Few modern-day figures inspire art like Apple co-founder Steve Jobs. His face has been painted on canvas, tattooed on forearms, vilified on the silver screen and deified in sculpture.
Now, Jobs is the first figure in an exhibit in New York next month featuring busts and full-body statues of Silicon Valley titans by Chilean artist Sebastian Errazuriz.
Aptly named The Prophet, the sculpture depicts Jobs’ lithe frame sitting on a cube in familiar jeans, mock-neck sweater and New Balance running shoes scrolling through an iPhone.
The statues have a very classical, Roman feel. When you consider Rome fell, it becomes clear that Errazuriz wants the viewers to understand that the devices of our digital civilization could lead to our undoing.
The Beginning of the End
The show, featuring other technology visionaries like Jeff Bezos, Mark Zuckerberg, Elon Musk and Sergey Brin, is called The Beginning of the End, and it runs May 1-24 at The Elizabeth Collective in New York City.
Errazuriz’s decision to make the figures look Roman and heroic purposely exaggerates the mythology of each person represented. Much of his work as an artist is social commentary. It is clear Errazuriz has lost sleep over technology’s hold on us.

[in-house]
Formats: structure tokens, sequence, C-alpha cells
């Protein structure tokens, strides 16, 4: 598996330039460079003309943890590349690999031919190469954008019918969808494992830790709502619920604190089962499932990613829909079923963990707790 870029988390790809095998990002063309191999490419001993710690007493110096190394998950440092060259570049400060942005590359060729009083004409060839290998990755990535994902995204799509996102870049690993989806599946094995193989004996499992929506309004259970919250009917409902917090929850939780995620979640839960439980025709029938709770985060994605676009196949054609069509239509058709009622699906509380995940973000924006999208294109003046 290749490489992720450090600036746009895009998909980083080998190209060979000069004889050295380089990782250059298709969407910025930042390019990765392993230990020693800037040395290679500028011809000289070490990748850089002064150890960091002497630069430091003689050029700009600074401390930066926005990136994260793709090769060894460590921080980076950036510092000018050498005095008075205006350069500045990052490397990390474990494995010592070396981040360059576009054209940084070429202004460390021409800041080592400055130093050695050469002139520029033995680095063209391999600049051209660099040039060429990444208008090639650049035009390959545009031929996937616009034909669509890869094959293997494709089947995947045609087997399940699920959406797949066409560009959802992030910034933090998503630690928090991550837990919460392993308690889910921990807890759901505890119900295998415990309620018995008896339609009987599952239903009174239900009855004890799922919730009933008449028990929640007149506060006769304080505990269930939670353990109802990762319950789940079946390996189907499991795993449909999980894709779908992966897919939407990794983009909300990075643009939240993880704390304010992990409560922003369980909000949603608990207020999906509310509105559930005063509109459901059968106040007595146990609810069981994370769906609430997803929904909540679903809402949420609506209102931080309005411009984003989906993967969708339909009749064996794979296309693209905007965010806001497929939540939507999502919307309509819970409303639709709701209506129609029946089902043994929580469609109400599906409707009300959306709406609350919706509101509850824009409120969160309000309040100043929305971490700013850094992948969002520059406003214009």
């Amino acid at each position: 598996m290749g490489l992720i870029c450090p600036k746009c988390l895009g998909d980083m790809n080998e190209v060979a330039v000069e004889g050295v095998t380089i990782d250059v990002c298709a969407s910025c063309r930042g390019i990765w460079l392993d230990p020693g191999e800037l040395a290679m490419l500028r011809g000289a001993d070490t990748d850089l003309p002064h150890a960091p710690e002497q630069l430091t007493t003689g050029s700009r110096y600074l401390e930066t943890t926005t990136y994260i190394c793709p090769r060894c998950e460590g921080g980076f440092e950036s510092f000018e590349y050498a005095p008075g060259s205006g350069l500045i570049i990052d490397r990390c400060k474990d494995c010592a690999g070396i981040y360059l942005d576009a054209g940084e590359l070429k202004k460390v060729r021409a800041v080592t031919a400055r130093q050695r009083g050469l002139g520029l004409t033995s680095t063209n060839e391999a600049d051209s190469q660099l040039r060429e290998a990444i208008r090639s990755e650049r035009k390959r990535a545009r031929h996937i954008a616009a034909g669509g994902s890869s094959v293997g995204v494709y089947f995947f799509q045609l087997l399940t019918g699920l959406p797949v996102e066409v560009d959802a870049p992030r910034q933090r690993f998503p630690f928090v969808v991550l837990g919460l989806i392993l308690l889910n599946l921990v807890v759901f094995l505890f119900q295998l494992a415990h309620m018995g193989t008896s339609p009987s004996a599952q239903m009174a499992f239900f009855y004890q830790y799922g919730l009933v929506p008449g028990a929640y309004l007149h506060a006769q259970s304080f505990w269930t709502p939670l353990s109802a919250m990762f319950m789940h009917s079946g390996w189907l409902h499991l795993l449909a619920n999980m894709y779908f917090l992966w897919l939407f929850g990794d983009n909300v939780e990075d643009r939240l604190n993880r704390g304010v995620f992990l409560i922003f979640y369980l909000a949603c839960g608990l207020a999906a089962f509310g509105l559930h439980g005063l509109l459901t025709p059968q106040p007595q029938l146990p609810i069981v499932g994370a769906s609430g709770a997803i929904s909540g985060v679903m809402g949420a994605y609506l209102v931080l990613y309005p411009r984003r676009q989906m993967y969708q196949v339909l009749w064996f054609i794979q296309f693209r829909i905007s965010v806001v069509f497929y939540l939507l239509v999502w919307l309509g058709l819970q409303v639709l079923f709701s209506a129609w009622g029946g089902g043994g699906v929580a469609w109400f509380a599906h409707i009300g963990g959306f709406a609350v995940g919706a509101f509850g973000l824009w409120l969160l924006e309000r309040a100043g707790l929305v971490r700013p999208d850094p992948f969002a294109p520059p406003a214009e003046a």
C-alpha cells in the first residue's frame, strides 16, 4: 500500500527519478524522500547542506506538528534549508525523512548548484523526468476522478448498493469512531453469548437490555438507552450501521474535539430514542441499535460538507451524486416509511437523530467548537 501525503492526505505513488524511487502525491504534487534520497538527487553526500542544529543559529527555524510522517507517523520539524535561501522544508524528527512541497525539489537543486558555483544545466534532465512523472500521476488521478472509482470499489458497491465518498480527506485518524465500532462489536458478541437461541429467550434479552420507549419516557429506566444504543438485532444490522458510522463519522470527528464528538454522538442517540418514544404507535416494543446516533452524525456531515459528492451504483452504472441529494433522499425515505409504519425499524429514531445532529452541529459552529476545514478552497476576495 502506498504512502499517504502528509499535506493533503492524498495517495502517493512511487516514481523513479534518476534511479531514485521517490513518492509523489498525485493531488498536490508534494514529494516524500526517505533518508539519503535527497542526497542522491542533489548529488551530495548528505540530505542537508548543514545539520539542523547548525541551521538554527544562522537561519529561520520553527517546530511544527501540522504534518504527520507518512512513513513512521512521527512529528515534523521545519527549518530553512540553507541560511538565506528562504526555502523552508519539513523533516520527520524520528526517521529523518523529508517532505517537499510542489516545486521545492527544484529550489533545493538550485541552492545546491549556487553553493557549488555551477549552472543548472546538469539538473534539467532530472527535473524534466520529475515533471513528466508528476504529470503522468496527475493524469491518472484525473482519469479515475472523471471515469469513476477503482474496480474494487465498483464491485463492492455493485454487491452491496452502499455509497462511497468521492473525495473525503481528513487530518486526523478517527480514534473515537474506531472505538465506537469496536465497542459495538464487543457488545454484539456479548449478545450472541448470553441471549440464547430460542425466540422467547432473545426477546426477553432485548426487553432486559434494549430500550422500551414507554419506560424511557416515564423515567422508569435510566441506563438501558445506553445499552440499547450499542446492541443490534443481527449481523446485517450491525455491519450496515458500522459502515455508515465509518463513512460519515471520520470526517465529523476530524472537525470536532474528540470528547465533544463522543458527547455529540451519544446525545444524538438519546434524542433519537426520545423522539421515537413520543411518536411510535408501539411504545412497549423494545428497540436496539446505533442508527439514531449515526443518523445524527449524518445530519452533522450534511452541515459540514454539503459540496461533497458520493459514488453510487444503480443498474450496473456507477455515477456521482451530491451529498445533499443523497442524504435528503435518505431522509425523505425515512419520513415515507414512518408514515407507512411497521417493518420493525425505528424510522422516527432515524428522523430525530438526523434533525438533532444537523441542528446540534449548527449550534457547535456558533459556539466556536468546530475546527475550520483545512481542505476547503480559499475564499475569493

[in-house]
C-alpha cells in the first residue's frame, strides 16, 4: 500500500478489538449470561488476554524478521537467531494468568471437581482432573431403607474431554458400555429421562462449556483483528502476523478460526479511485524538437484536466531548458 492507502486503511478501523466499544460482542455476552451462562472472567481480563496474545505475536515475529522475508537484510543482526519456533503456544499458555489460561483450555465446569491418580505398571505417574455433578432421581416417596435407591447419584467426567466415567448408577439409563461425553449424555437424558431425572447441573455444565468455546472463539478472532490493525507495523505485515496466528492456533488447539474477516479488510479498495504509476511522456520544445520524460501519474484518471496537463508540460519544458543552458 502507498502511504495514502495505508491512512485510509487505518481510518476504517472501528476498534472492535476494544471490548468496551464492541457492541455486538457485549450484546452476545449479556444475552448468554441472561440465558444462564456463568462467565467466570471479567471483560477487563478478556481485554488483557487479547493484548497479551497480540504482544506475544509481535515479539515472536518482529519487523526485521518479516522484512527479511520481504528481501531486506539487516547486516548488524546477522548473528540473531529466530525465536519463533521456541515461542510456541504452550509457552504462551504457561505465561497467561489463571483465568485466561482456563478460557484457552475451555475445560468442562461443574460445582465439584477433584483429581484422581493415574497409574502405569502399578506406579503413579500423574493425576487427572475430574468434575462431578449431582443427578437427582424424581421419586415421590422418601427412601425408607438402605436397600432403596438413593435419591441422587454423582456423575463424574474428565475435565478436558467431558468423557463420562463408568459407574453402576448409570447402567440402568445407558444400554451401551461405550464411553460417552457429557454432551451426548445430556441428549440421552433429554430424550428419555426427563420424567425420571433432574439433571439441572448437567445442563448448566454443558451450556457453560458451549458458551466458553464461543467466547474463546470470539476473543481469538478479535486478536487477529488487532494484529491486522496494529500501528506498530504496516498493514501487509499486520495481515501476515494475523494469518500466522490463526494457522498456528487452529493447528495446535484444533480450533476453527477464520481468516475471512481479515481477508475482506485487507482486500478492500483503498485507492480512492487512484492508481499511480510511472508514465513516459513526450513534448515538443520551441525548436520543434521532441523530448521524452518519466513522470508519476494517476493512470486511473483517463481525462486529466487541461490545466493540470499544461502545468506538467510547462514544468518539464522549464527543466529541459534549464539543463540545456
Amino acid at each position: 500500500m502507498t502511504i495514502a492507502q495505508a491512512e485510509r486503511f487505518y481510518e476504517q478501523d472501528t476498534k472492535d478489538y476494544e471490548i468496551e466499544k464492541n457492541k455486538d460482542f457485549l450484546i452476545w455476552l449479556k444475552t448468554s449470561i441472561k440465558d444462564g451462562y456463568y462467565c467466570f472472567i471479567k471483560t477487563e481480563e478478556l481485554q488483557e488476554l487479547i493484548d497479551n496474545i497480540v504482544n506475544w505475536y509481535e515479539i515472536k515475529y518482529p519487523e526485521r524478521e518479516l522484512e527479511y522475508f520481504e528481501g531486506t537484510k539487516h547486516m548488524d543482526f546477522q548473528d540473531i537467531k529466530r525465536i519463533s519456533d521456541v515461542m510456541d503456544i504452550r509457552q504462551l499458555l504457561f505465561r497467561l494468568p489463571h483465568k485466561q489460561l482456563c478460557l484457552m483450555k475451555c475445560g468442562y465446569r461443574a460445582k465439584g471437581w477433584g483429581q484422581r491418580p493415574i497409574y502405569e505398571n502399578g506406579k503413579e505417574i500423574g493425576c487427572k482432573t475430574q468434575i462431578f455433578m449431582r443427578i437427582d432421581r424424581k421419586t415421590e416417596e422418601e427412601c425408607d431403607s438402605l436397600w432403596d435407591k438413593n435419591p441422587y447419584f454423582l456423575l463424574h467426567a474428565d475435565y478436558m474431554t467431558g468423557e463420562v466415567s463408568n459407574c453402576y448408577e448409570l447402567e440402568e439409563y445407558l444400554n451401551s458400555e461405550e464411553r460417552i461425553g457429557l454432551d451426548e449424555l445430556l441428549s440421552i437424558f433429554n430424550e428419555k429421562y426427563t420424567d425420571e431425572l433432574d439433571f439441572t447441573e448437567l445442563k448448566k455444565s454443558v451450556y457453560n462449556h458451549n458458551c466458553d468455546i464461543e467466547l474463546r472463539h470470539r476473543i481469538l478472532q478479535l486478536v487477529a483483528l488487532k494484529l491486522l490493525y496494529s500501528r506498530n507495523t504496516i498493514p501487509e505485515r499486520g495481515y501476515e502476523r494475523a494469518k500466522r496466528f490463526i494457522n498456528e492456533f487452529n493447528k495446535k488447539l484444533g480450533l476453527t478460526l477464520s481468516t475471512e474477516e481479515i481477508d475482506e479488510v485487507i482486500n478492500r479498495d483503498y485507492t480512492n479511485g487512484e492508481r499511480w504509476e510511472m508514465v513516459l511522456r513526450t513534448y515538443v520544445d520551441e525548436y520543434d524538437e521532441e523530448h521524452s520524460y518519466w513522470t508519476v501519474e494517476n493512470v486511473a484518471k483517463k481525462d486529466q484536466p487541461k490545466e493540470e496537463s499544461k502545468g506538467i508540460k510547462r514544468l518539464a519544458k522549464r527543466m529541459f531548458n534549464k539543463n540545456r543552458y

He is naming names.
Bezos is carrying a spear as he rides a horse rearing up on its back legs. Musk is depicted as a wounded angel. Brin is wearing Google Glass and the robes of an emperor.
Zuckerberg appears as a bust, his stiff face seemingly detached from his subjects.
While looking like white marble, the pieces were done with a 3D printer.
Steve Jobs as a kind of ‘Thinker’
Errazuriz purposely posed Jobs in such a way as to remind the viewer of Auguste Rodin’s The Thinker. (That iconic statue initially served as a centerpiece for a bigger work by Rodin called The Gates of Hell.)
“The first sculpture of the series is Steve Jobs,” Errazuriz explains in a video about the work. “Historically, in different religions, there’s a prophet that brings forward a message, a gospel that rests with the audience and becomes part of their lives.
“If you think about it, his tablets, which he distributes to all of us, change our lives entirely and the moment we all start carrying a device that captures information, it starts to change the way we think and interact with other people. It’s almost like the start of a new religion.”
You can follow Errazuriz’s work on Instagram.